While the term "Southern gothic" has become a shorthand description for the Sixteen Horsepower sound, Folklore
suggests that the group has embraced the tag. They've redefined their brooding tone by constructing a ruined sonic landscape populated with sullen figures searching not for redemption but catharsis. Filled with murder ballads and tales of sin and redemption, Folklore
is the sound of a sinner chasing away both the demons that torment him and the loved ones who fail to see that he has been haunted and changed. That stressful balance is embodied by David Eugene Edwards' wailing vocals, which remain a stunning hybrid of Gram Parsons' white-collar cowboy and Tom Waits' avant-garde crooner. Folklore
is the dark side of Americana, almost completely devoid of the hopeful inflections that render so much of that musical tradition life-affirming.
Nearly half of the songs on Folklore are traditional compositions re-arranged and given new life by Edwards and company, which is a testament to 16HP's ability to craft such unique and absorbing atmospheres and textures from tunes that have been available for generations. The propulsive dirge of "Blessed Persistence" is a ghastly torch song, combining elements as diverse as the Violator-era atmospherics of Depeche Mode, the minimalist string arrangements of Rachel's and the stylized guitar sounds of Ennio Morricone's most famous spaghetti-western soundtracks. Imagine an exhausted Robert Plant fronting a vocal interpretation of Labradford's Mi Media Naranja and you'll begin to understand the depth and complexity of the track. Similarly, "Outlaw Song" recalls the dynamism of Zeppelin III, sprite acoustic instrumentation colliding with swelling bass sounds and galloping rhythms. Meanwhile, the raucous, foot-stomping sing-along "Single Girl" (a Carter Family composition) and the album-closing "La Robe a Parasol" are uptempo, uplifting numbers that stand in relief from Folklore's otherwise dark lyrics and sombre instrumentation. The dissonant interplay of violin and banjo on many of the tracks evokes contemporaries like Dirty Three and Palace, their decidedly modern perspective on loss and loneliness informing the timeless aura of the tunes. Each track is strong enough to stand on its own, yet fits with precision into the overall structure of the this Old Testament-fashioned epic.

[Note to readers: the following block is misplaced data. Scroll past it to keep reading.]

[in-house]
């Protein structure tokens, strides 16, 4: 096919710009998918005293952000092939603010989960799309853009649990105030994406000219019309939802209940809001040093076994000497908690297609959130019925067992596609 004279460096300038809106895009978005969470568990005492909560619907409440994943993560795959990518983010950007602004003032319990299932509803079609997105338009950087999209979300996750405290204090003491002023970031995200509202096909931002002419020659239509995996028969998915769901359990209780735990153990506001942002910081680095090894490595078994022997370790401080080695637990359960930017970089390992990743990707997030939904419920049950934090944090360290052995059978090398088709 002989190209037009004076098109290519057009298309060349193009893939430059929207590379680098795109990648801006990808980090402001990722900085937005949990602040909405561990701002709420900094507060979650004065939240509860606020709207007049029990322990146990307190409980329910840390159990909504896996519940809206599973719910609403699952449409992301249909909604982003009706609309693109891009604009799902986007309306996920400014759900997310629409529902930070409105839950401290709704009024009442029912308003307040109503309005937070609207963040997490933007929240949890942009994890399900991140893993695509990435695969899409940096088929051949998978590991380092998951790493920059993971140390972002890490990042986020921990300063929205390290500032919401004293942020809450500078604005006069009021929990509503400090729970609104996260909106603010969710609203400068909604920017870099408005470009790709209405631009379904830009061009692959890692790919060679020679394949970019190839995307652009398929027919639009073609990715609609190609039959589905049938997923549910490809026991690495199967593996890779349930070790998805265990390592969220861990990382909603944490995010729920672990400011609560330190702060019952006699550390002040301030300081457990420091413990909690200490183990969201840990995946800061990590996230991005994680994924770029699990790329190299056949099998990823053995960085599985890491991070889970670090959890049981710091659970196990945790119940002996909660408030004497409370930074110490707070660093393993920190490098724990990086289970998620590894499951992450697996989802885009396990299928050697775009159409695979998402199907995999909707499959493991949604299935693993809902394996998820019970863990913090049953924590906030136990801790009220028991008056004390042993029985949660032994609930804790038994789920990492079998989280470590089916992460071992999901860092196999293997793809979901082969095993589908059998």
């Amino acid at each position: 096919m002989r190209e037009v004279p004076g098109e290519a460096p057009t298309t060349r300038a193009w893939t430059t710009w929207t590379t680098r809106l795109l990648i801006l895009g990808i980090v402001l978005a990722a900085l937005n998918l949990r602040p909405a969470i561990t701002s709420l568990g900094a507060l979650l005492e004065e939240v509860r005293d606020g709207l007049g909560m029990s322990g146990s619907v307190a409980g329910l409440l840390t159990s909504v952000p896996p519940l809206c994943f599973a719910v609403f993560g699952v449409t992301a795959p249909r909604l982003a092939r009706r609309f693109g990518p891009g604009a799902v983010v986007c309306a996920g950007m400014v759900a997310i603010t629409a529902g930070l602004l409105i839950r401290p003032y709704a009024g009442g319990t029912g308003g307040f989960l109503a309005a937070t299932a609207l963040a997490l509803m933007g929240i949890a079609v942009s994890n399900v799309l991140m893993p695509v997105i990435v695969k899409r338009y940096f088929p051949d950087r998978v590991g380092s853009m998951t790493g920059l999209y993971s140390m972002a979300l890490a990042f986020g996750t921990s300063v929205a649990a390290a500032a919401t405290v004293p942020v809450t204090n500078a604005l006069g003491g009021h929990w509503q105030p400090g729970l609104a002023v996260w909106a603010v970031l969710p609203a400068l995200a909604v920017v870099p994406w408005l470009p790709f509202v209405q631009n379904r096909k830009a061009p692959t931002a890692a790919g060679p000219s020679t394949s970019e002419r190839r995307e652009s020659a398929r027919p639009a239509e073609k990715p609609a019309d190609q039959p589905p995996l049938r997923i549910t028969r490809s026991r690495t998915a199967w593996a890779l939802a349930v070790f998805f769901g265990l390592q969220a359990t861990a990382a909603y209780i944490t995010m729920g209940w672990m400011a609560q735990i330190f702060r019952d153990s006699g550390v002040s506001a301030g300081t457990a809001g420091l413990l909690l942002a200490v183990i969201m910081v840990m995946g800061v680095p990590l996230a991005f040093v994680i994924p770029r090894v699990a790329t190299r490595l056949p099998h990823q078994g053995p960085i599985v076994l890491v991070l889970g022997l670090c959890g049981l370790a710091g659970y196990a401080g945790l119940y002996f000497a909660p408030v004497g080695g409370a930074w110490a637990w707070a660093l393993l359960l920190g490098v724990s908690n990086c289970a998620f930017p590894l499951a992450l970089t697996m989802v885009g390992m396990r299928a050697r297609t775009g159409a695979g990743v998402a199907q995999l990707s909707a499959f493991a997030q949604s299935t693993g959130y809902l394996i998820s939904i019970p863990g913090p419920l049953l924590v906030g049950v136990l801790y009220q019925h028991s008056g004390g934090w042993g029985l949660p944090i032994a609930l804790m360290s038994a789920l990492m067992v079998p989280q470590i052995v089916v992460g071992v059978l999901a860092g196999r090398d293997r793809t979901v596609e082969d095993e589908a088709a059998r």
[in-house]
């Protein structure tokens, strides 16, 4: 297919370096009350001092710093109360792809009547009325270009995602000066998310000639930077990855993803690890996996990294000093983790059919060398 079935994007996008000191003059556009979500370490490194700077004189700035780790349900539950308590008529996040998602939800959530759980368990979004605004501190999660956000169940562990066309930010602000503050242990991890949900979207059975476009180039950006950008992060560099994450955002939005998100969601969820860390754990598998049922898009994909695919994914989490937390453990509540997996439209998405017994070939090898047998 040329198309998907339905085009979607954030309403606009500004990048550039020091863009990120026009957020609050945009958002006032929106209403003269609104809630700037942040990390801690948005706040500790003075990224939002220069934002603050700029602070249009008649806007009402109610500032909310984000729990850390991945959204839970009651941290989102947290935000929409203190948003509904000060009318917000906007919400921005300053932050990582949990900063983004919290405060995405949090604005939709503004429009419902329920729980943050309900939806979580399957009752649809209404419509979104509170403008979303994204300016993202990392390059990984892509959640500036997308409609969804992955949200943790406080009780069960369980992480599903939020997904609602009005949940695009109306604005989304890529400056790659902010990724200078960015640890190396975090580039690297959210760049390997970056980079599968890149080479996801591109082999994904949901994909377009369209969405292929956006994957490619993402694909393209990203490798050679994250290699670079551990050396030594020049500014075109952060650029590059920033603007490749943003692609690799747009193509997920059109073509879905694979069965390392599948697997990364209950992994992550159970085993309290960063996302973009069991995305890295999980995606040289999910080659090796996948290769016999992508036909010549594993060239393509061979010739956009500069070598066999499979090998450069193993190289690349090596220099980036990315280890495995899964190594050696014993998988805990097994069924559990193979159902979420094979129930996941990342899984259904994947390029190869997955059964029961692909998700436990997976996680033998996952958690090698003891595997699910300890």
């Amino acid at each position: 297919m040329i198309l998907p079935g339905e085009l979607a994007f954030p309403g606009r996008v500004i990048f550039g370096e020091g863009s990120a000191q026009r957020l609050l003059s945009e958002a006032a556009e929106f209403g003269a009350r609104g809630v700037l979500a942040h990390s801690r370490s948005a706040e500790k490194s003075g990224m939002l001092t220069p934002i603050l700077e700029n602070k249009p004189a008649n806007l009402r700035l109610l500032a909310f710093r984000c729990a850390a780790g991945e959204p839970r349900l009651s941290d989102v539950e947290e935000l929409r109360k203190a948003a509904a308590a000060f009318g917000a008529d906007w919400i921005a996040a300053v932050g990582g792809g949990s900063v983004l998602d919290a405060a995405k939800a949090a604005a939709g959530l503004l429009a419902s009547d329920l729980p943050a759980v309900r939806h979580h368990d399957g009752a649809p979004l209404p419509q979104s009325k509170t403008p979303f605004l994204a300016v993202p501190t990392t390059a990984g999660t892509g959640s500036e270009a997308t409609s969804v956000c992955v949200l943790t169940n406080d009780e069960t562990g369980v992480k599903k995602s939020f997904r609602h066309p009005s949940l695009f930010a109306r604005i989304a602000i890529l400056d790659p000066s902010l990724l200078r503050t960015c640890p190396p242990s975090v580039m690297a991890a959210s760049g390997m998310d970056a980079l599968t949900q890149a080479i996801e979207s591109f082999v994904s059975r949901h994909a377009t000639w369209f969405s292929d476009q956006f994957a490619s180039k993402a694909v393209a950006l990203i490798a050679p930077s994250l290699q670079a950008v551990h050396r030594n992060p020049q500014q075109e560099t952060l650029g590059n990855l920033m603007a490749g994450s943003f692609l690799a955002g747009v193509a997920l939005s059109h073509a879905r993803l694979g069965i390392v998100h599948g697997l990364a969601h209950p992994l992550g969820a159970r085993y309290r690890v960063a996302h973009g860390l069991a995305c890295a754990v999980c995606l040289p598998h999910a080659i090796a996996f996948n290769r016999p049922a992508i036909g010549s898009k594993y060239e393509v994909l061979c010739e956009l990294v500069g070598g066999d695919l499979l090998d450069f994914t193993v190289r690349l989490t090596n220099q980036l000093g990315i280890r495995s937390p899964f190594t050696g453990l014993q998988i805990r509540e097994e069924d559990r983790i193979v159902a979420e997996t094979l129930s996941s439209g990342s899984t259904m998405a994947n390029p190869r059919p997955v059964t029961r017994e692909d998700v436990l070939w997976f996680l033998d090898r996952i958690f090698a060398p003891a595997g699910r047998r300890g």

Revealing itself slowly, like the mythic tales acknowledged by the album's title, Folklore is certainly Sixteen Horsepower's most stunning and accomplished work yet, and an easy nominee for one of 2002's best.